Rain is feeble excuse for rail chaos

Yesterday we saw another addition to the long litany of railway excuses. “We are sorry for the fire caused by water” was the explanation for no fewer than three fires in signalling cabinets that resulted in wrecked getaway plans for thousands of rail passengers.

Well, we all know that it’s not a good idea to pour water on electrical equipment, but it has rained on the railway ever since the Liverpool & Manchester Railway, opened in 1830. So the anger felt by passengers that yesterday’s chaos was the result of “water ingress” into lineside signalling cabinets was understandable.

You would have thought that over the past 182 years, the railways would have developed ways of sealing off electrical equipment from the vagaries of the weather It’s been a bad holiday period for Network Rail. Yesterday’s hold-ups were principally on the London–Brighton line and the Great Western, but earlier in the week services on the East Coast line out of King’s Cross were badly delayed on two successive days because of overhead line problems.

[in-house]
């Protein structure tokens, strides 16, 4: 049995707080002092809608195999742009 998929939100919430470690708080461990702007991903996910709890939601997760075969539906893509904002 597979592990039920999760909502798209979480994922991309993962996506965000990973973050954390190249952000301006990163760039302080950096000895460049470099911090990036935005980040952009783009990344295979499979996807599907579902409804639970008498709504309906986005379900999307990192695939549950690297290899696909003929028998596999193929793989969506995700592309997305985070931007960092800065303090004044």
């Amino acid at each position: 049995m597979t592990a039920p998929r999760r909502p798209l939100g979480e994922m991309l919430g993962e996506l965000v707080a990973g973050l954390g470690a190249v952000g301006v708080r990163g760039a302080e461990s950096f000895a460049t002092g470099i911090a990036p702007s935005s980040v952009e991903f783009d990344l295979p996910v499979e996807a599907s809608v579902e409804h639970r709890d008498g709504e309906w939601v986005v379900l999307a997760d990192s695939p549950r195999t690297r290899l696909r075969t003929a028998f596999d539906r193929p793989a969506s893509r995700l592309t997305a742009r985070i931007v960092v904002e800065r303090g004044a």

Overall, after several years of improving performance, delays this year have been increasing, mostly because of the wrong sort of weather. To someone who has just spent two weeks on the Trans-Siberian, which runs like clockwork in temperatures that would freeze most of the points on the British system, that excuse seems lame.

The delays in Cheshire, Derbyshire and several other places were more understandable as they were caused by flooding on the tracks. But here again, information was lacking. The Office of Rail Regulation has only this month berated the industry for failing to provide consistent advice at times of disruption. Sometimes passengers can get more information through their smartphones than by asking members of staff. It’s time for the railways to join the 21st century.

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